Tuesday, May 25, 2010

The Art of Agile Development

I think I will always enjoy books put out by O'Reilly. The Art of Agile Development is no exception. This book was thought provoking and fun. The authors, of which there were two, tried many different ways of transferring their knowledge. I really respect their use of narrative style; it keeps you guessing (there is role playing be forewarned!). The book is a nice overview of agile philosophies (most heavily in favor of XP) and makes no claim that it is the de facto. They even go so far as to stress that you are invited to break the rules that the book lays out -- Explaining that an agile developer is one that asks the question why and that they will forever pursue mastery. I had a couple of "ah ha!" moments thanks to these guys (James Shore & Shane Warden). Thanks gents!

I have no intention of writing a full review but I will say that this is a great book for whetting your appetite for agile techniques. It's also filled with a wealth of references to further study.

They open up a section on Simple Design with:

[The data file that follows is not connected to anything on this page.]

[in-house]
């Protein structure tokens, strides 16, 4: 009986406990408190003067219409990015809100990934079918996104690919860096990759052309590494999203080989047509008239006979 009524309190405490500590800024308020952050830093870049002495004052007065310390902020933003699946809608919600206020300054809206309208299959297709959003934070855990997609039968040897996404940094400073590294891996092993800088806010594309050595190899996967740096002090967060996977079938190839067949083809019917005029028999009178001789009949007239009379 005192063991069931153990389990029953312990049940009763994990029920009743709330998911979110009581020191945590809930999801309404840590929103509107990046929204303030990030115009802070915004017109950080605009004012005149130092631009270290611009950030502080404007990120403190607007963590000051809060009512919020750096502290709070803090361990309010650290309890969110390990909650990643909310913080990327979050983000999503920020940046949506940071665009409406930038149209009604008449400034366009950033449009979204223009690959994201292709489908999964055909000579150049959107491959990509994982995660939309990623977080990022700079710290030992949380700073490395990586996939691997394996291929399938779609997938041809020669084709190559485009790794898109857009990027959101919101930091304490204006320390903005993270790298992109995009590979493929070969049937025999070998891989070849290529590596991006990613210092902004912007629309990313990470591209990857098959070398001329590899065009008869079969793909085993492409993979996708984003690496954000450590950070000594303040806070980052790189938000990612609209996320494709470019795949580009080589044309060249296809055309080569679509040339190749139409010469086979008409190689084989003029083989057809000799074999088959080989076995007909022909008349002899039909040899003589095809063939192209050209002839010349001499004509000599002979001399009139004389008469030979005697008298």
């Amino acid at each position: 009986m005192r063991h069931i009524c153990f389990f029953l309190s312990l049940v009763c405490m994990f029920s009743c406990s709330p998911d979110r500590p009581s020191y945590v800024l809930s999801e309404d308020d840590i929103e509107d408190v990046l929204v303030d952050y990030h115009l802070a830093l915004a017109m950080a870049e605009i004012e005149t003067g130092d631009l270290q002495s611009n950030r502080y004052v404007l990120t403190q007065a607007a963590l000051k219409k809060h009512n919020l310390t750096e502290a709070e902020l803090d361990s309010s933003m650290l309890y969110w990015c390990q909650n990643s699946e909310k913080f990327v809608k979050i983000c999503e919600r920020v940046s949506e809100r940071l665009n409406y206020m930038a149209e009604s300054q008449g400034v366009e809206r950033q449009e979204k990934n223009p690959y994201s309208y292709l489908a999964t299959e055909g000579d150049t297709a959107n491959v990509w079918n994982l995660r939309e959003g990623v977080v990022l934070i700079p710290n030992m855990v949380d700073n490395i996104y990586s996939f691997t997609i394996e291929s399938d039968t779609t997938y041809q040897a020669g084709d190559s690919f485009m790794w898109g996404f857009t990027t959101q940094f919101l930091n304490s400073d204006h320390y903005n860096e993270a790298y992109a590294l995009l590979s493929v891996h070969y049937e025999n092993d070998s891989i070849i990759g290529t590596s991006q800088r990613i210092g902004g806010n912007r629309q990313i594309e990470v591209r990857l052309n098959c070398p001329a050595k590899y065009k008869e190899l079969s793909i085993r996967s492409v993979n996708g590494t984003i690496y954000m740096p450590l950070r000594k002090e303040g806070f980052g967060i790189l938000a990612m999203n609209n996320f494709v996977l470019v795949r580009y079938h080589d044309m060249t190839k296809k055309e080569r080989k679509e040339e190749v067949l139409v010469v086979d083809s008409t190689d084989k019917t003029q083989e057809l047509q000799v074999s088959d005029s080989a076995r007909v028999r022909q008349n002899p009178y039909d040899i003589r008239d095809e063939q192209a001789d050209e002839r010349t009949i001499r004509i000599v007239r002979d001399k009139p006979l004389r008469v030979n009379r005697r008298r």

Perfection is achieved, not when there is nothing more to add, but when there is nothing left to take away. -- Antoine de Saint-Exupéry

Truly brilliant and a fantastic parallel to the topic! Love it!

I like the way they described TDD:

"Imagine TDD as a small, fast-spinning motor. It operates in a very short cycle that repeats over and over again. Every few minutes, this cycle ratchets your code forward a notch, providing code that -- although it may not be finished -- has been tested, designed, coded and is ready to check in."

If this sort of explanation is up your alley, then give the book a try, as it's what you can expect.

Lastly, I really appreciate that they pour in personal "in the trenches" examples. These help solidify the relevance of the various concepts.

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